Coming Home To Our Boy

When we went on vacation to celebrate, uh, vacation, as well as our tenth-year anniversary, me and Dawn left the boy at home.  We were nervous.  We weren’t sure if we should leave him.  We knew it would be costly to take him with us.  That made the decision more than anything, the cost.

My son doesn’t drive.  He doesn’t work.  He brings no money into the home.  In fact, he’s one big expense.  So we saved when we left him at home.  The cruise line told us we’d have to pay the same price for him—a kid not even two years old—as we’d pay for ourselves.  That was ridiculous.  I mean, I like my son.  I think he’s cute.  He’s smart, and he can be pretty tamed in social situations.  In my mother’s words, the boy has some sense.  But paying the same price I would for myself, for my wife?  Well, I don’t know that I like my son that much.  It took me and Dawn ten years to decide to cruise in Europe.  Ten years to pay for plane tickets to Barcelona.  Ten years to board that ship and pass that photographer and the deep red orange backdrop where all those happy travelers snapped pictures we refused to take while boarding.  Bryce showed up 18 months ago.  He hasn’t earned the trip.

So we left him.  The good thing is we returned.  I had my doubts lying on the Lido deck, listening to that terrible band singing Michael Jackson and Billy Joel.  I wasn’t sure I’d return when I went to buy stacks of toddler yogurt and all those cartons of no-sugar-added applesauce and too many bags of goldfish for our cabinets to hold.  But we came back.  And when we did, we were ready to see the kid.  My wife had been talking about how she couldn’t wait to see him.  For the last couple days it was all I heard.  In fact I hardly got in my little feelings for the child, she was so vocal about seeing her little puppy.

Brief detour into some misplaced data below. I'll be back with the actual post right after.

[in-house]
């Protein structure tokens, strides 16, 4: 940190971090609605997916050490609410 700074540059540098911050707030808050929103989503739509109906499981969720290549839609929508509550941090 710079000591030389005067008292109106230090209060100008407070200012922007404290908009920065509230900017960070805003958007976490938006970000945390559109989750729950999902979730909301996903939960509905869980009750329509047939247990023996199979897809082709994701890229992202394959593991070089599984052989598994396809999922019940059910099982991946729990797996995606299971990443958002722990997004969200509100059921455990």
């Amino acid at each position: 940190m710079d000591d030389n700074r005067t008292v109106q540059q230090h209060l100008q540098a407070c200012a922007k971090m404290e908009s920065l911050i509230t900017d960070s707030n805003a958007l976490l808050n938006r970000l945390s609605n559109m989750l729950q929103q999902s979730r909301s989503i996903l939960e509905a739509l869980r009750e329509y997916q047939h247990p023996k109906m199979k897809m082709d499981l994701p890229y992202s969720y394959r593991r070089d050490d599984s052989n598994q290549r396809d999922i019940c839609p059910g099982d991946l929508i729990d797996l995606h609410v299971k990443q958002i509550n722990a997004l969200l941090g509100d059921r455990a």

We had seen him mid-week, chatting on Skype while at the terminal in Naples.  The Swansons hosted the boy and his Grannie so we conference.  We talked, and he waved and kissed at the computer, confused at first whether to hug the thing.  It was his first time with Skype, and he did great.  He sat through the entire conversation without fidgeting, giving his attention to us who were reduced to boxes.  I turned the camera from my big forehead to his mother’s face and back again.  But he talked mostly to Dawn, so he saw her a lot.  He called to her, and she asked most of the questions about his well-being.

When we got off the elevator in our building, Dawn almost ran down the hall.  It was cute.  I hadn’t seen her so ready to be some place in a long time.  You should know that my wife has a thing about being places: she takes her time.  She does the opposite of rush.  She lives with time and is never on time.  So seeing her run entertained me.  She hardly noticed that I skipped behind her keeping up with the key and my own excitements.

I unlocked the door and let Dawn in.  Bryce ran to us, his voice that cross between a song and a scream and a delight all in one.  My mother was saying something in the background about us being home.  Bryce squealed.  His eyes were smiling and he ran to his mother who was bending down to her knees to take him in.  I closed the door expecting the noise to stop and not disrupt our neighbors.  I looked at the love on display and rolled the suitcases to the side.  I waited for my turn to be hugged and chose to simply kiss the kid when Dawn held him up and in my general direction.  She was hardly ready to let him go after so long.  And I thought it beautiful.

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